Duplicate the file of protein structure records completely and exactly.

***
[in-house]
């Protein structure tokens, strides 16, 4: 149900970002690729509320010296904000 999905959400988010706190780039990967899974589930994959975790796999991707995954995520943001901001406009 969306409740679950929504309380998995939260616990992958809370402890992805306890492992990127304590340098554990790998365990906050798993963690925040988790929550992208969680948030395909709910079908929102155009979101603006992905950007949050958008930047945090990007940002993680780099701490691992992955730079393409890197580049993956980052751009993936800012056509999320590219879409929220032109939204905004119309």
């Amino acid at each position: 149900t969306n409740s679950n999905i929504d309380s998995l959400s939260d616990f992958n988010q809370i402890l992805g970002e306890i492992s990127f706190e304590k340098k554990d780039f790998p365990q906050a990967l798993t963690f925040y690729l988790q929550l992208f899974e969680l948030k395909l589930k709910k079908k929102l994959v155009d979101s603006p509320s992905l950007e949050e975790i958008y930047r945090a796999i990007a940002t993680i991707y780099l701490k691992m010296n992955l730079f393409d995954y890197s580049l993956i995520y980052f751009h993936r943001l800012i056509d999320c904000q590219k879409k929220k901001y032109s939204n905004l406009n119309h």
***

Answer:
[in-house]
């Protein structure tokens, strides 16, 4: 149900970002690729509320010296904000 999905959400988010706190780039990967899974589930994959975790796999991707995954995520943001901001406009 969306409740679950929504309380998995939260616990992958809370402890992805306890492992990127304590340098554990790998365990906050798993963690925040988790929550992208969680948030395909709910079908929102155009979101603006992905950007949050958008930047945090990007940002993680780099701490691992992955730079393409890197580049993956980052751009993936800012056509999320590219879409929220032109939204905004119309």
């Amino acid at each position: 149900t969306n409740s679950n999905i929504d309380s998995l959400s939260d616990f992958n988010q809370i402890l992805g970002e306890i492992s990127f706190e304590k340098k554990d780039f790998p365990q906050a990967l798993t963690f925040y690729l988790q929550l992208f899974e969680l948030k395909l589930k709910k079908k929102l994959v155009d979101s603006p509320s992905l950007e949050e975790i958008y930047r945090a796999i990007a940002t993680i991707y780099l701490k691992m010296n992955l730079f393409d995954y890197s580049l993956i995520y980052f751009h993936r943001l800012i056509d999320c904000q590219k879409k929220k901001y032109s939204n905004l406009n119309h």